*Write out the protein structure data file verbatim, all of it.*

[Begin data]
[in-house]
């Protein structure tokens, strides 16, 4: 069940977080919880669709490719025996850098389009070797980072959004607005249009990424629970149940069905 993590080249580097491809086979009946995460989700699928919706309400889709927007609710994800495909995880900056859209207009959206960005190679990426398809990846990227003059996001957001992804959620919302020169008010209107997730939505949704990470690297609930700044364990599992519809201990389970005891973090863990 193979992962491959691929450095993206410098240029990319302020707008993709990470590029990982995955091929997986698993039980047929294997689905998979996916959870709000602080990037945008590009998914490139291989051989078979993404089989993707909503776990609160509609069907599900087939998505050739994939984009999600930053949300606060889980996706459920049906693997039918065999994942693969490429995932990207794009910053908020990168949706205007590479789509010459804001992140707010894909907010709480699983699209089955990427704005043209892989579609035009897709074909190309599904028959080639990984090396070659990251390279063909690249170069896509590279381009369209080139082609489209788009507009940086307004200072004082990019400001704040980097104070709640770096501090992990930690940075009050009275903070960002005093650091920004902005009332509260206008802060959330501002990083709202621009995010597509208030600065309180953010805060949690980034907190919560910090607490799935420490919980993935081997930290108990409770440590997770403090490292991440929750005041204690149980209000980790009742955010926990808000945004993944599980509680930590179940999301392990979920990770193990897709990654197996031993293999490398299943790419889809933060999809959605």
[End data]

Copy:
[in-house]
């Protein structure tokens, strides 16, 4: 069940977080919880669709490719025996850098389009070797980072959004607005249009990424629970149940069905 993590080249580097491809086979009946995460989700699928919706309400889709927007609710994800495909995880900056859209207009959206960005190679990426398809990846990227003059996001957001992804959620919302020169008010209107997730939505949704990470690297609930700044364990599992519809201990389970005891973090863990 193979992962491959691929450095993206410098240029990319302020707008993709990470590029990982995955091929997986698993039980047929294997689905998979996916959870709000602080990037945008590009998914490139291989051989078979993404089989993707909503776990609160509609069907599900087939998505050739994939984009999600930053949300606060889980996706459920049906693997039918065999994942693969490429995932990207794009910053908020990168949706205007590479789509010459804001992140707010894909907010709480699983699209089955990427704005043209892989579609035009897709074909190309599904028959080639990984090396070659990251390279063909690249170069896509590279381009369209080139082609489209788009507009940086307004200072004082990019400001704040980097104070709640770096501090992990930690940075009050009275903070960002005093650091920004902005009332509260206008802060959330501002990083709202621009995010597509208030600065309180953010805060949690980034907190919560910090607490799935420490919980993935081997930290108990409770440590997770403090490292991440929750005041204690149980209000980790009742955010926990808000945004993944599980509680930590179940999301392990979920990770193990897709990654197996031993293999490398299943790419889809933060999809959605």